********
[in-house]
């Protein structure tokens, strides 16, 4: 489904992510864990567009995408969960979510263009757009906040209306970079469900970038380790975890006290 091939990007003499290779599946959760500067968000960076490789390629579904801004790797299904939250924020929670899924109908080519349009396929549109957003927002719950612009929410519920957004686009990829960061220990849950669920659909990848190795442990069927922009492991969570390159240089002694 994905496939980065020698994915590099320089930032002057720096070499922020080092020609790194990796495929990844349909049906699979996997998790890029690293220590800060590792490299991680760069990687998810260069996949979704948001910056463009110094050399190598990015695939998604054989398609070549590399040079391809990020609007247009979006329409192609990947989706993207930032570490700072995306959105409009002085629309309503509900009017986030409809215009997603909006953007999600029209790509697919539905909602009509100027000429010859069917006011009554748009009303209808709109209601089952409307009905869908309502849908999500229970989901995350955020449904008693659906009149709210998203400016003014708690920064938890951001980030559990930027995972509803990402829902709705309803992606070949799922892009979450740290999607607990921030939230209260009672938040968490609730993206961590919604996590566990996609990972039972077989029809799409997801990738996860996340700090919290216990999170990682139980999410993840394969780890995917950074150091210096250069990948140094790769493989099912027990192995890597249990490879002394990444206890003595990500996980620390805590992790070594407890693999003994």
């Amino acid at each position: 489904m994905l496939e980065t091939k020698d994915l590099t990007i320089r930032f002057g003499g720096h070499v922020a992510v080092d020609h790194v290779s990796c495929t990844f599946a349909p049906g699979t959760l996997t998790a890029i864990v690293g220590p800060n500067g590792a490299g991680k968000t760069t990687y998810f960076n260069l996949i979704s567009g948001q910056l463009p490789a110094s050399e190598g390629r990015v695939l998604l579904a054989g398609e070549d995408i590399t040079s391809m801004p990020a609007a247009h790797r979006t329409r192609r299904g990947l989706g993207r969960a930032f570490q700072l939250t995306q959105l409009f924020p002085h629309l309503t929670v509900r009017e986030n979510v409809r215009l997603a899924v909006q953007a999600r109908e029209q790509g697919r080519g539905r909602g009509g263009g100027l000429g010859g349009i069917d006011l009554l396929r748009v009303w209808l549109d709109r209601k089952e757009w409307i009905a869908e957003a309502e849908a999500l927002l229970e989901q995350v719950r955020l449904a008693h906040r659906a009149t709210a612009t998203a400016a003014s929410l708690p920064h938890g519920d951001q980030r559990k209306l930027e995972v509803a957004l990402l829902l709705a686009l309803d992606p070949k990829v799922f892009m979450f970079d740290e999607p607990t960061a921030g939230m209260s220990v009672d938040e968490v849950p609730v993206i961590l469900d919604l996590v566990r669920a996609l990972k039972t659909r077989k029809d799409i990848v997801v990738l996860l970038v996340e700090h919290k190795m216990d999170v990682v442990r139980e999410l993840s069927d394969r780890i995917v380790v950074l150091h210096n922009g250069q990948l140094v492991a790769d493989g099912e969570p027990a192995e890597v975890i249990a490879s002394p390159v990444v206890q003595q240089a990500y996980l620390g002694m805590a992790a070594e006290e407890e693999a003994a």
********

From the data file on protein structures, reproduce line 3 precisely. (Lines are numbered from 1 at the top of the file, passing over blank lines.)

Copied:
């Amino acid at each position: 489904m994905l496939e980065t091939k020698d994915l590099t990007i320089r930032f002057g003499g720096h070499v922020a992510v080092d020609h790194v290779s990796c495929t990844f599946a349909p049906g699979t959760l996997t998790a890029i864990v690293g220590p800060n500067g590792a490299g991680k968000t760069t990687y998810f960076n260069l996949i979704s567009g948001q910056l463009p490789a110094s050399e190598g390629r990015v695939l998604l579904a054989g398609e070549d995408i590399t040079s391809m801004p990020a609007a247009h790797r979006t329409r192609r299904g990947l989706g993207r969960a930032f570490q700072l939250t995306q959105l409009f924020p002085h629309l309503t929670v509900r009017e986030n979510v409809r215009l997603a899924v909006q953007a999600r109908e029209q790509g697919r080519g539905r909602g009509g263009g100027l000429g010859g349009i069917d006011l009554l396929r748009v009303w209808l549109d709109r209601k089952e757009w409307i009905a869908e957003a309502e849908a999500l927002l229970e989901q995350v719950r955020l449904a008693h906040r659906a009149t709210a612009t998203a400016a003014s929410l708690p920064h938890g519920d951001q980030r559990k209306l930027e995972v509803a957004l990402l829902l709705a686009l309803d992606p070949k990829v799922f892009m979450f970079d740290e999607p607990t960061a921030g939230m209260s220990v009672d938040e968490v849950p609730v993206i961590l469900d919604l996590v566990r669920a996609l990972k039972t659909r077989k029809d799409i990848v997801v990738l996860l970038v996340e700090h919290k190795m216990d999170v990682v442990r139980e999410l993840s069927d394969r780890i995917v380790v950074l150091h210096n922009g250069q990948l140094v492991a790769d493989g099912e969570p027990a192995e890597v975890i249990a490879s002394p390159v990444v206890q003595q240089a990500y996980l620390g002694m805590a992790a070594e006290e407890e693999a003994a």